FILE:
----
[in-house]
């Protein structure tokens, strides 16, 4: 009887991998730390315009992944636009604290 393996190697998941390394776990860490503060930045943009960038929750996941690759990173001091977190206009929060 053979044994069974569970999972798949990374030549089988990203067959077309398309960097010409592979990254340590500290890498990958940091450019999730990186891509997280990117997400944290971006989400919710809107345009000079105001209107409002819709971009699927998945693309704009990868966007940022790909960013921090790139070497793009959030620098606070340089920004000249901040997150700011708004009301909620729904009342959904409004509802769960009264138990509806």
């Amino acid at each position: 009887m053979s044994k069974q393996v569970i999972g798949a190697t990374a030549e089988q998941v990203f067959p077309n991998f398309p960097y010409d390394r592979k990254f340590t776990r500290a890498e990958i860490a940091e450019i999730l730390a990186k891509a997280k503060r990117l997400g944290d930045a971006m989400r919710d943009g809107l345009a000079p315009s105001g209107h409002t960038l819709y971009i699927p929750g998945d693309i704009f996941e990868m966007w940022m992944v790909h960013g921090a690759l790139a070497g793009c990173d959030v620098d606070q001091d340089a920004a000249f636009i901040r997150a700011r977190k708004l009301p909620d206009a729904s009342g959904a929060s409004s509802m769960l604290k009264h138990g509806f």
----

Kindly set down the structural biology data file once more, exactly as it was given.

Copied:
[in-house]
């Protein structure tokens, strides 16, 4: 009887991998730390315009992944636009604290 393996190697998941390394776990860490503060930045943009960038929750996941690759990173001091977190206009929060 053979044994069974569970999972798949990374030549089988990203067959077309398309960097010409592979990254340590500290890498990958940091450019999730990186891509997280990117997400944290971006989400919710809107345009000079105001209107409002819709971009699927998945693309704009990868966007940022790909960013921090790139070497793009959030620098606070340089920004000249901040997150700011708004009301909620729904009342959904409004509802769960009264138990509806």
């Amino acid at each position: 009887m053979s044994k069974q393996v569970i999972g798949a190697t990374a030549e089988q998941v990203f067959p077309n991998f398309p960097y010409d390394r592979k990254f340590t776990r500290a890498e990958i860490a940091e450019i999730l730390a990186k891509a997280k503060r990117l997400g944290d930045a971006m989400r919710d943009g809107l345009a000079p315009s105001g209107h409002t960038l819709y971009i699927p929750g998945d693309i704009f996941e990868m966007w940022m992944v790909h960013g921090a690759l790139a070497g793009c990173d959030v620098d606070q001091d340089a920004a000249f636009i901040r997150a700011r977190k708004l009301p909620d206009a729904s009342g959904a929060s409004s509802m769960l604290k009264h138990g509806f």